What’s on your wish list for the year? Learn a new skill? Take action? Deal with a fear? If you want to spice up your resolutions, Minneapolis-based Ariella Forstein has an idea: develop your voice through song.

It is often an act of vulnerability to sing in public, so Forstein works with people to develop self-confidence musically.

 “This is the time in human history that you have to take that risk,” says Forstein. “I know it is scary sometimes … but I’ve learned that holding back is worse than feeling naked for a minute until you feel really good.”

When she was young, Forstein was influenced by the music in her synagogue and her public school. In college, she studied in Ghana and most recently has been working on her voice in Greece.

Forstein has gotten a broad perspective on the approach to voice in different cultures. From experiencing the Jewish tradition of Kol Isha — in which women cannot sing in front of men because the allure of their voices would distract men from their studies — to those of communities in Ghana, where people sing and dance freely in the streets, Forstein's exposure has helped her to understand that culture often defines the way women speak.

In recent years, women’s voices also have undergone biological changes. According to Anne Karpf’s book "The Human Voice: The Story of a Remarkable Talent," from 1945 to 1993 the average pitch of women aged 18 to 25 lowered by 23 hertz. Part of the change is specifically due to improved health and diet — as women grow larger from this improved diet, their vocal cords become longer, which creates a lower frequency or pitch. Surprisingly, this change might also be due to social factors.

Studies have shown that people have a tendency to speak in a higher register when talking with someone they consider more important, and that women with a lower voice pitch are thought of as more authoritive in the United States. These psychological aspects of tone can cause women to drop their register to increase their authority.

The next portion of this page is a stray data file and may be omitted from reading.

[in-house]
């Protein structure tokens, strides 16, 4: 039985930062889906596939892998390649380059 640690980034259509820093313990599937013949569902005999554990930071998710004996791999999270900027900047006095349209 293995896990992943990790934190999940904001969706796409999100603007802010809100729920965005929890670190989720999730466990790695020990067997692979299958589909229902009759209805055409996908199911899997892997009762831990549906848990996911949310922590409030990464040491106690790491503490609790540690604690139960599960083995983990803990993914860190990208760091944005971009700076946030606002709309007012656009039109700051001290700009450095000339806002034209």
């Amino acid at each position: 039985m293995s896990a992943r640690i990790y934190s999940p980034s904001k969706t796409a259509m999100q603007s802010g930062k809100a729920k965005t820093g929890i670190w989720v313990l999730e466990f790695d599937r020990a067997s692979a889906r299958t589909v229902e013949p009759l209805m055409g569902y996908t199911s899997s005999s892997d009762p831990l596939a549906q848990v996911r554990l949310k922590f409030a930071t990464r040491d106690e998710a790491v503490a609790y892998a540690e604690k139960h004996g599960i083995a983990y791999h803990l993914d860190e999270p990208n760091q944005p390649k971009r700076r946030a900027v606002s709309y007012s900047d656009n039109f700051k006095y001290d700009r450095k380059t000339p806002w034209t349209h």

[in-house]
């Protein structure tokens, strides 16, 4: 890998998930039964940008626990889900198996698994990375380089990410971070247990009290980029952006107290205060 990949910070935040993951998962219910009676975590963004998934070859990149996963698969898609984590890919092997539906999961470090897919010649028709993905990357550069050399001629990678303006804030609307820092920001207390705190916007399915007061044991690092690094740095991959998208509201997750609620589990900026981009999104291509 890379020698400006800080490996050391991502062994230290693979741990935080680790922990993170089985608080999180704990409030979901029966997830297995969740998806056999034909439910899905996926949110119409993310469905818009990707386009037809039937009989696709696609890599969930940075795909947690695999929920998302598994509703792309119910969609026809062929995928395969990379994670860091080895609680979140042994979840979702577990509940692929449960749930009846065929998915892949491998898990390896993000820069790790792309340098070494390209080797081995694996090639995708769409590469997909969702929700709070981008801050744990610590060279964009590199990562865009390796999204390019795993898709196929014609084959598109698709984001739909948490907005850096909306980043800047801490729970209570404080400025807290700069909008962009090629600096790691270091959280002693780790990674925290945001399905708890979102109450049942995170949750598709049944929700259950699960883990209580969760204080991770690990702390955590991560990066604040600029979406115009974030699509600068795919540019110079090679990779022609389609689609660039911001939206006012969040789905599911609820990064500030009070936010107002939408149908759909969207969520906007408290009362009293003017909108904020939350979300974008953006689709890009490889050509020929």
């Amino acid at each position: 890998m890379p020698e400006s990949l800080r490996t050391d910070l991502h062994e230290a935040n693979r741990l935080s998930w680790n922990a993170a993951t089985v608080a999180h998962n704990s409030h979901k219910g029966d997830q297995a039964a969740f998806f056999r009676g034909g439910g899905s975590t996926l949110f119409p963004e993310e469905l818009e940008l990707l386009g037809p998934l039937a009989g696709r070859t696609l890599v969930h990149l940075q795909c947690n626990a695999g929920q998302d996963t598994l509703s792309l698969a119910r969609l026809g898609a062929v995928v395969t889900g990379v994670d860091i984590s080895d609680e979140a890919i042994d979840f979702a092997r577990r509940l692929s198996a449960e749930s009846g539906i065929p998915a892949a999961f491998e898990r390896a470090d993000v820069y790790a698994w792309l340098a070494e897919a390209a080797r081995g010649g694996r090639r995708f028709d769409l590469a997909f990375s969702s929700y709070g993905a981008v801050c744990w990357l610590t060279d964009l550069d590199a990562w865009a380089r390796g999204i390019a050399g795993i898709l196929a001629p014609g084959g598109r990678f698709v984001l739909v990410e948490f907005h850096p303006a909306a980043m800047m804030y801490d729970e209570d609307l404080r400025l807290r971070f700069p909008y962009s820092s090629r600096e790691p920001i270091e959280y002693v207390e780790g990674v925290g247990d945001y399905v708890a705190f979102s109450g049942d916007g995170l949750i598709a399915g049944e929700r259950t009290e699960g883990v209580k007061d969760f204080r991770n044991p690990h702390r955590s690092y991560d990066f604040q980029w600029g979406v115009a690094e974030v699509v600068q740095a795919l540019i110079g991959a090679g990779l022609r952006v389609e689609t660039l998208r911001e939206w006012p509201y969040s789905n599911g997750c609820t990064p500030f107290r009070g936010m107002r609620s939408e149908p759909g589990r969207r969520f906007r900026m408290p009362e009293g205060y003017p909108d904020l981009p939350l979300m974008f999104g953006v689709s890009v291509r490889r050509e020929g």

According to Stanford linguistics professor Penny Eckert, American women are also cautioned  against “vocal fry” and “upspeak.” Vocal fry refers to speaking the end of  sentence in a deeper and creakier voice. Upspeak is raising the end of a sentence, making a statement sound more like a question. Awareness of these factors may lead some women to police their voices, whether consciously or unconsciously.

 Forstein helps women find and embrace their natural voice. “If you are not using your natural voice, there’s a part of yourself that you are not paying attention to.”

There are some cases in which altering the natural voice is desirable. Transgender women, for example, may want to actively change their register to match their transitioned identity. A surgery or illness may also cause one to purposely alter the voice. Regardless of the path, the goal is a voice that matches the concept of self, and once that voice is found, it is easier to use it for song.

If you are having trouble finding that voice, Forstein recommends getting out into nature — even if it’s on a lunch break. In tune with the natural harmonies and rhythms of the natural world, she says, it is easier to unearth the emotional, natural voice within. And even in these cold months, when nature can be tougher to enjoy, the act of singing can warm the body through its own vibration.

Forstein encourages women to find their voice even without a New Year’s resolution or coaching. “We’re living right now. So why wait?” 

Go ahead and sing.

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